15 August 2001

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Mario Galea

A well-earned reputation

Ernst & Young is one of the big five accounting firms in the world and has been present in Malta for the past year. David Lindsay speaks to E&Y's Mario Galea to discover what it takes to become a big five member firm, the emphasis of IT and employing the right people and on the changing face of business in Malta.

What is Ernst & Young and how did the Malta membership come about?
We are full members of Ernst & Young International, meaning that Malta is like any other member firm of Ernst & Young. The firm has spread all over the world to about 130 countries with some 700 offices employing close to 85,000 people.

We are one of those firms. Of course there are larger firms such as those found in the bigger cities in the world, like London and New York, which employ anywhere between 2,000 and 4,000 people. We employ far less than that but, but by having around 70 employees on board so far, we are relatively large and this growth that has been achieved in a comparatively short period of time.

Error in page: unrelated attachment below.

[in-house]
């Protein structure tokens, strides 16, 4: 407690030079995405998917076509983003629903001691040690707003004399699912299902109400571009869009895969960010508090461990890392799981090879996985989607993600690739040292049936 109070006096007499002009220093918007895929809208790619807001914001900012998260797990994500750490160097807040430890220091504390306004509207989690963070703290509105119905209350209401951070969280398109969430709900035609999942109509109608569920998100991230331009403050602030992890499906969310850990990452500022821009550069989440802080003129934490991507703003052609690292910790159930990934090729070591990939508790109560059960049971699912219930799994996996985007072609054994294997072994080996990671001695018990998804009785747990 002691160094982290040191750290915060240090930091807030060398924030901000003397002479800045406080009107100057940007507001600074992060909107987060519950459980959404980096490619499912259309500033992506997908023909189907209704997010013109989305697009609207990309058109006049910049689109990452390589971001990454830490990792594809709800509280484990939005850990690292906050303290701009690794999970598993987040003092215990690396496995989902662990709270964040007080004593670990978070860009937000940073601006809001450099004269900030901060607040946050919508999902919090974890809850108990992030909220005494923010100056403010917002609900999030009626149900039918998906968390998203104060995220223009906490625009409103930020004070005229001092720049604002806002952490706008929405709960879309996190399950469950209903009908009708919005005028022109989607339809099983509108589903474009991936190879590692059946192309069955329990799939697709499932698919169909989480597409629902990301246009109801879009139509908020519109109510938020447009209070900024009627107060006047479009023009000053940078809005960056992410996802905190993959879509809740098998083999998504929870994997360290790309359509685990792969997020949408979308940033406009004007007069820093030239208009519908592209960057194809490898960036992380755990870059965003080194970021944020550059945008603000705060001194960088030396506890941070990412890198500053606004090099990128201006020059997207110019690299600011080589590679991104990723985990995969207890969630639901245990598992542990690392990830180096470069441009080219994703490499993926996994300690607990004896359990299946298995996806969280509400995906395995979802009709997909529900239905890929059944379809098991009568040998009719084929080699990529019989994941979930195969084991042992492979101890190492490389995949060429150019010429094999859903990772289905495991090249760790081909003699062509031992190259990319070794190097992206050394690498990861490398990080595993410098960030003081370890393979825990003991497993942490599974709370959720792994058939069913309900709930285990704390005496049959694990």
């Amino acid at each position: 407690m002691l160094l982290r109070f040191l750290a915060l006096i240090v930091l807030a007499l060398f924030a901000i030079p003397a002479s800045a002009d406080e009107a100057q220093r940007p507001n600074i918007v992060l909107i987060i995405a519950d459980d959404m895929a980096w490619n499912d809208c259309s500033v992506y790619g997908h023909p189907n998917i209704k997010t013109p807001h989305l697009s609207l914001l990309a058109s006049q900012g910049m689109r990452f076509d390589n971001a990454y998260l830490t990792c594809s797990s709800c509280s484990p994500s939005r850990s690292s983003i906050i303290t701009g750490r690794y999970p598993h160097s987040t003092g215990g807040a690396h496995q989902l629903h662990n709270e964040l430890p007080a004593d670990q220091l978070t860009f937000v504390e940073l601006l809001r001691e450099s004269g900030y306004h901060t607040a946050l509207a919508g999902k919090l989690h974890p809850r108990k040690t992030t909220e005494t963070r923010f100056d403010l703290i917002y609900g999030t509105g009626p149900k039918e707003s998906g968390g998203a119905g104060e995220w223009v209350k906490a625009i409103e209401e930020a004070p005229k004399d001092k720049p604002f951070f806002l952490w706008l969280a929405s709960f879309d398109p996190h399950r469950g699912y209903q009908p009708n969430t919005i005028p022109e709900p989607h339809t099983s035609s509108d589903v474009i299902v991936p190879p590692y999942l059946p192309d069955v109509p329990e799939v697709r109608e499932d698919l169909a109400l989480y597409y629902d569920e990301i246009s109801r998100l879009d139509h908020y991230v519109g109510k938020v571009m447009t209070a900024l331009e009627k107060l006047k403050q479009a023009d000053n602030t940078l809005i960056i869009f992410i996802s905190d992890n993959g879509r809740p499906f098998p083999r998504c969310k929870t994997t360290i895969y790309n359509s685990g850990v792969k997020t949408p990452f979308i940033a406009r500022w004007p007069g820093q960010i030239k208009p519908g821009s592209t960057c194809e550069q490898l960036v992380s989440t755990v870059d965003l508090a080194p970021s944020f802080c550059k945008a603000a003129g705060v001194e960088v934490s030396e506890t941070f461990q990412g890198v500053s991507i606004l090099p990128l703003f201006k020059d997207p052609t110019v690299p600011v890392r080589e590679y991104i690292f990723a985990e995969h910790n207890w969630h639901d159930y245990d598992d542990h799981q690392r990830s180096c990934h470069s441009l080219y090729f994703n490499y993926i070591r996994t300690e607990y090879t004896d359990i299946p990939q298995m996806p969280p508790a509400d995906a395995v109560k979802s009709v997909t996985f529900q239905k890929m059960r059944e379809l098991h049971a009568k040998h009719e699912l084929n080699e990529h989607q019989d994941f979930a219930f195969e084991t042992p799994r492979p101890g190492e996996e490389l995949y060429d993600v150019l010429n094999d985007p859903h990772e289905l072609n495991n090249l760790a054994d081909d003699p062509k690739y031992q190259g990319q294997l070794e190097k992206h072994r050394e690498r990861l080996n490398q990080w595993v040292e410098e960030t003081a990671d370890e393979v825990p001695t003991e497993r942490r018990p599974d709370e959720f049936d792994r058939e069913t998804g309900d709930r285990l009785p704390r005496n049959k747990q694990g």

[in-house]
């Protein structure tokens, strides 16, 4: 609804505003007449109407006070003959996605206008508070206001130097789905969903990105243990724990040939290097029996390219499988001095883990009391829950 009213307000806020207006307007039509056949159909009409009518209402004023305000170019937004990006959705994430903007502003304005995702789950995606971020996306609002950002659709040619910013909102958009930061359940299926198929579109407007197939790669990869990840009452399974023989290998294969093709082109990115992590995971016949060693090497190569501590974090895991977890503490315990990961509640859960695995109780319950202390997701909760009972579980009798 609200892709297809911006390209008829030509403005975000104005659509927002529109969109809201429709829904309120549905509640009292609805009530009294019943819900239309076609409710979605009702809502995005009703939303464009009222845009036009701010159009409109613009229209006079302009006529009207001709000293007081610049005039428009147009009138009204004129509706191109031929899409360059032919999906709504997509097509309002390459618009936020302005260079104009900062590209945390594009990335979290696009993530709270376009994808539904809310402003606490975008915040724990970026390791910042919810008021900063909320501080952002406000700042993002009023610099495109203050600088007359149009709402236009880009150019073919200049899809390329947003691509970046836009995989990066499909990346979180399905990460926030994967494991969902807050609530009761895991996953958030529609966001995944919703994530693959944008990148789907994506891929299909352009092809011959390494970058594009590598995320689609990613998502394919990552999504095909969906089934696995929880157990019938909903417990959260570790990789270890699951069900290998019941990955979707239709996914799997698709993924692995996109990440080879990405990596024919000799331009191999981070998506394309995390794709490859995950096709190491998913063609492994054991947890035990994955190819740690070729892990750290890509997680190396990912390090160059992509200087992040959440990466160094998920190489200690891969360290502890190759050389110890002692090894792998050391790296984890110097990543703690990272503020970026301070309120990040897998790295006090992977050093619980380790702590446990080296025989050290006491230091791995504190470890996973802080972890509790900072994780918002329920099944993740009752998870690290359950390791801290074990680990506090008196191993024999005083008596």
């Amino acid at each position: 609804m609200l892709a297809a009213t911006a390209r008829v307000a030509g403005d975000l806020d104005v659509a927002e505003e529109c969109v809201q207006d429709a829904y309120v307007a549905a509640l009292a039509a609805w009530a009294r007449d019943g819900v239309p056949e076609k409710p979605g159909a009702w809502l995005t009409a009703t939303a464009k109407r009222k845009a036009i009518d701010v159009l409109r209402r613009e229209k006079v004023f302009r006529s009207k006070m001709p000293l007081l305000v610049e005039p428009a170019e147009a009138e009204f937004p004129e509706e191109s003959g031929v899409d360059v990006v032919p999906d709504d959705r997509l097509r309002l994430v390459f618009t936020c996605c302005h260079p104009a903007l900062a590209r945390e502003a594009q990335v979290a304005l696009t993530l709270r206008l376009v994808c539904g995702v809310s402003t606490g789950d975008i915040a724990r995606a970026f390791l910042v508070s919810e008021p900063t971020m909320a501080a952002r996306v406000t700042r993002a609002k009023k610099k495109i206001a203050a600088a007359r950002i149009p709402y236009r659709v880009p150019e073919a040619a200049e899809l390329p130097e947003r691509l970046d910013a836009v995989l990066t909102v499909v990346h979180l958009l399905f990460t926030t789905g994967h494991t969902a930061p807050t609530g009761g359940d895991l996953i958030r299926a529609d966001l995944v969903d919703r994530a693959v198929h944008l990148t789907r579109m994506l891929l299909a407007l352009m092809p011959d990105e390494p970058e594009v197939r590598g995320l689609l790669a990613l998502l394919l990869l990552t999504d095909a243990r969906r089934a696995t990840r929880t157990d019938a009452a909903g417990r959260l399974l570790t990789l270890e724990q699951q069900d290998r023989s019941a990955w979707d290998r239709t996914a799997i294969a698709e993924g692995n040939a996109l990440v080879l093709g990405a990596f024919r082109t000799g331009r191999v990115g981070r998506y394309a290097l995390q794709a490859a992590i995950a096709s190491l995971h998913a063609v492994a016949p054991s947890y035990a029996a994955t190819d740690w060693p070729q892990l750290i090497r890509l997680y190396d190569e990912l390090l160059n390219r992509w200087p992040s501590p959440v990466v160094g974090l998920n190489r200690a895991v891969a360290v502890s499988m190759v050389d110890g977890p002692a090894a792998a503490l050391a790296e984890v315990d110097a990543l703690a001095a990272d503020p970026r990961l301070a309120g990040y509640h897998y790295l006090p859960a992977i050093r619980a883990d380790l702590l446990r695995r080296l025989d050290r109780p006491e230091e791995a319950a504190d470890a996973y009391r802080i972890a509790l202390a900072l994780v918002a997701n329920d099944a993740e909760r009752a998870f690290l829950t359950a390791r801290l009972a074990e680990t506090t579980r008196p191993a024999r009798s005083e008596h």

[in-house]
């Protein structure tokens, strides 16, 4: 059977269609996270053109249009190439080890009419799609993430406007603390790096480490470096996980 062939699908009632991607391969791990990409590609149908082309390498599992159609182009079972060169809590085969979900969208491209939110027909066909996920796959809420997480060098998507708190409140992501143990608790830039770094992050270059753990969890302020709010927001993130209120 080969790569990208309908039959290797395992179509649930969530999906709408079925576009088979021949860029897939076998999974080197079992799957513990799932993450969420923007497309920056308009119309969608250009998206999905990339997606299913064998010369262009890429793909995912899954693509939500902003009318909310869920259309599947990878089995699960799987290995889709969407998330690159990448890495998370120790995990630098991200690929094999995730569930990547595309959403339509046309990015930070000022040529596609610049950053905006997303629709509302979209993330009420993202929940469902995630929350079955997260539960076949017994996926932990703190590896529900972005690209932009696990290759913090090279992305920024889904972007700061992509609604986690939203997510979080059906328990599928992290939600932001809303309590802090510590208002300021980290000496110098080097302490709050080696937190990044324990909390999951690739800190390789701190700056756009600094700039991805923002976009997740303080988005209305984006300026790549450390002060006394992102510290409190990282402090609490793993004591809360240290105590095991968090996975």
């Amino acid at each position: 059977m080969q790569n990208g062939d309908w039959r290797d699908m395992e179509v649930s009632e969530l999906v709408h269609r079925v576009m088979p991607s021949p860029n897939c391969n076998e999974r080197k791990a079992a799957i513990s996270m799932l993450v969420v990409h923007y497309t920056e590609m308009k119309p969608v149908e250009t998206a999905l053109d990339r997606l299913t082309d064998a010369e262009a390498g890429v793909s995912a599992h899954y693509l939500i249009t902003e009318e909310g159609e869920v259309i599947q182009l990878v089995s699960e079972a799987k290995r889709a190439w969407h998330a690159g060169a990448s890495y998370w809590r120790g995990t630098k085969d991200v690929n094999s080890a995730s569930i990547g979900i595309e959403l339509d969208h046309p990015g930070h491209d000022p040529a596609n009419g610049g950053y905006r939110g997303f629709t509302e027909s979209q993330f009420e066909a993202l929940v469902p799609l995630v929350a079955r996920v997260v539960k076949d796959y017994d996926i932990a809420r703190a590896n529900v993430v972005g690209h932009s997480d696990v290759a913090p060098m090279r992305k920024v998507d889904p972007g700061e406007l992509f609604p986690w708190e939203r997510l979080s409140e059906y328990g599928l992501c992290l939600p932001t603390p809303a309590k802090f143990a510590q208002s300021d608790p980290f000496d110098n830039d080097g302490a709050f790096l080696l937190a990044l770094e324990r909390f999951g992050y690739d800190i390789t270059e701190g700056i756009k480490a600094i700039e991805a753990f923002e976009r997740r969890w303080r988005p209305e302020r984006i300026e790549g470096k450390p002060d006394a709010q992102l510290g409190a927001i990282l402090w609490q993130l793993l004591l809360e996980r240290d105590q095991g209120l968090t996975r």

This enterprise was set up as Ernst & Young a year ago, in July 2000. However, this inception was preceded by a preparation period of four to five years.

Our rate of growth has been impressive, but it is within the context of modesty. With all the other big five firms being present on the island, we know that what stands out most about us is our rate of growth, as other firms on the island are much bigger and have been around for much longer than we have.

Indeed, we have not had as long as the other firms have had to develop, so our rate of development has to be much faster if we are to survive in today’s market.